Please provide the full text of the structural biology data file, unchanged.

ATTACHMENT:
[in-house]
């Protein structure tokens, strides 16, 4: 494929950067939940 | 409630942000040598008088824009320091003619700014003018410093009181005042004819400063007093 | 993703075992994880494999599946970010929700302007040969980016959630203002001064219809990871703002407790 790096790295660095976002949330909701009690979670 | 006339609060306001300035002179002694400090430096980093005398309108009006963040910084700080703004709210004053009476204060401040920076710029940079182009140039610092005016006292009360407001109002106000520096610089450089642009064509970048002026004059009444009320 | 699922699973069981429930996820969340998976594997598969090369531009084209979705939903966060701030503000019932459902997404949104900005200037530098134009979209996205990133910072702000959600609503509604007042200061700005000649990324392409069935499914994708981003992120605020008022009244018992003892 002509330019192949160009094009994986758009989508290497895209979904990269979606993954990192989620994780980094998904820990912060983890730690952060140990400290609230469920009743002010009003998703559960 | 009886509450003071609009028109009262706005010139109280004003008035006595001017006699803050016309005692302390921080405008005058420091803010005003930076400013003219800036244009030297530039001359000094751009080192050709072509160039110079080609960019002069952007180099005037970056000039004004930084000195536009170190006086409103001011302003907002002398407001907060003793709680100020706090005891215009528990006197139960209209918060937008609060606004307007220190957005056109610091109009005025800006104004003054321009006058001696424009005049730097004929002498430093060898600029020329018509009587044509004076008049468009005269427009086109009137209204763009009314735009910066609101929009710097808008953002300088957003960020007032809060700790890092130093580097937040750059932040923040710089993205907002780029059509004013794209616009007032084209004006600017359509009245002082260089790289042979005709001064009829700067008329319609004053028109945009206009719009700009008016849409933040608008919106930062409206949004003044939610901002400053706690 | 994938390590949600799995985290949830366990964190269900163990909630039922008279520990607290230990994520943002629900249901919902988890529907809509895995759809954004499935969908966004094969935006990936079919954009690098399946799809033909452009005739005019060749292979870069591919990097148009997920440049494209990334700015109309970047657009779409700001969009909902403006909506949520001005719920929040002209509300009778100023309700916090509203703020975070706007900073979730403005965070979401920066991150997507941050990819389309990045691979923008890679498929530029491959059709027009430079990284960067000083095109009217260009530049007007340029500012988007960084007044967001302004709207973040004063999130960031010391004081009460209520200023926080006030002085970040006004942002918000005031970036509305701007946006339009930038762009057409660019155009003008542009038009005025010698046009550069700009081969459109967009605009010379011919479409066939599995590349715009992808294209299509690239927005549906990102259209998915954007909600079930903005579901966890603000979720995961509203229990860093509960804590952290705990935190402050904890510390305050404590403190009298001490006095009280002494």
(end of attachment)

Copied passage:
[in-house]
């Protein structure tokens, strides 16, 4: 494929950067939940 | 409630942000040598008088824009320091003619700014003018410093009181005042004819400063007093 | 993703075992994880494999599946970010929700302007040969980016959630203002001064219809990871703002407790 790096790295660095976002949330909701009690979670 | 006339609060306001300035002179002694400090430096980093005398309108009006963040910084700080703004709210004053009476204060401040920076710029940079182009140039610092005016006292009360407001109002106000520096610089450089642009064509970048002026004059009444009320 | 699922699973069981429930996820969340998976594997598969090369531009084209979705939903966060701030503000019932459902997404949104900005200037530098134009979209996205990133910072702000959600609503509604007042200061700005000649990324392409069935499914994708981003992120605020008022009244018992003892 002509330019192949160009094009994986758009989508290497895209979904990269979606993954990192989620994780980094998904820990912060983890730690952060140990400290609230469920009743002010009003998703559960 | 009886509450003071609009028109009262706005010139109280004003008035006595001017006699803050016309005692302390921080405008005058420091803010005003930076400013003219800036244009030297530039001359000094751009080192050709072509160039110079080609960019002069952007180099005037970056000039004004930084000195536009170190006086409103001011302003907002002398407001907060003793709680100020706090005891215009528990006197139960209209918060937008609060606004307007220190957005056109610091109009005025800006104004003054321009006058001696424009005049730097004929002498430093060898600029020329018509009587044509004076008049468009005269427009086109009137209204763009009314735009910066609101929009710097808008953002300088957003960020007032809060700790890092130093580097937040750059932040923040710089993205907002780029059509004013794209616009007032084209004006600017359509009245002082260089790289042979005709001064009829700067008329319609004053028109945009206009719009700009008016849409933040608008919106930062409206949004003044939610901002400053706690 | 994938390590949600799995985290949830366990964190269900163990909630039922008279520990607290230990994520943002629900249901919902988890529907809509895995759809954004499935969908966004094969935006990936079919954009690098399946799809033909452009005739005019060749292979870069591919990097148009997920440049494209990334700015109309970047657009779409700001969009909902403006909506949520001005719920929040002209509300009778100023309700916090509203703020975070706007900073979730403005965070979401920066991150997507941050990819389309990045691979923008890679498929530029491959059709027009430079990284960067000083095109009217260009530049007007340029500012988007960084007044967001302004709207973040004063999130960031010391004081009460209520200023926080006030002085970040006004942002918000005031970036509305701007946006339009930038762009057409660019155009003008542009038009005025010698046009550069700009081969459109967009605009010379011919479409066939599995590349715009992808294209299509690239927005549906990102259209998915954007909600079930903005579901966890603000979720995961509203229990860093509960804590952290705990935190402050904890510390305050404590403190009298001490006095009280002494």